Rose Dolma (kind of like a cross between lasagna and meat dumplings)
We finally started Georgian lessons again two weeks ago. It’s awfully difficult getting back to it, but we’re glad to have the chance to rescue what we still remember and start brushing up.
We had our first real snow last week; it’s mostly gone from the town now (though now the snow’s falling hard as I type), but it’s left its mark on the mountains all around us, and, treeless and scrubby as they are in summer, they really benefit from the snow. We’ll have some pictures up soon, hopefully from one of our morning runs, where we’re treated to the sun rising over the now snow-draped Mount Abul (Apollo). Even my references to Coors Light commercials can’t quite ruin the grandeur.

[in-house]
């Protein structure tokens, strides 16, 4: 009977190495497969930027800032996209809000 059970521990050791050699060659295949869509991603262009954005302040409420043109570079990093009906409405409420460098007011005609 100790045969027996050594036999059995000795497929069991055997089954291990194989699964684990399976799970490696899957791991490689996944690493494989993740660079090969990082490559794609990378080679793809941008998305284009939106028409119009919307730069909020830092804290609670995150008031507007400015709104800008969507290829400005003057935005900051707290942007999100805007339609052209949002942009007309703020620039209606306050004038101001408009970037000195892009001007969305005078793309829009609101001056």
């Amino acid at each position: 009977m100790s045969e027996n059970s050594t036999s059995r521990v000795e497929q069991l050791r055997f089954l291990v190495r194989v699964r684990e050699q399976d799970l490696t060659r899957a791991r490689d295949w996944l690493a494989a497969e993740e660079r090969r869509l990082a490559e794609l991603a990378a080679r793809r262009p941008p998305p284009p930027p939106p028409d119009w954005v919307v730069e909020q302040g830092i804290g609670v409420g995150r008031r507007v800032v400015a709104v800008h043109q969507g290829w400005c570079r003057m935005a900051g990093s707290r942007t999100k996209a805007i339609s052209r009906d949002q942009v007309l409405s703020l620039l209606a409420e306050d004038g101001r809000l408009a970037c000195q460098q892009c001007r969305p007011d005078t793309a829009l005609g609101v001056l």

And here’s just a little slice of life here in town. I’ve sent some letters from my students to students in Oklahoma participating in a program called World Wise Schools that matches Peace Corps volunteers with American primary and secondary school teachers to share experiences and information. I thought I’d jot down my impressions of a visit to the local post office a few weeks ago: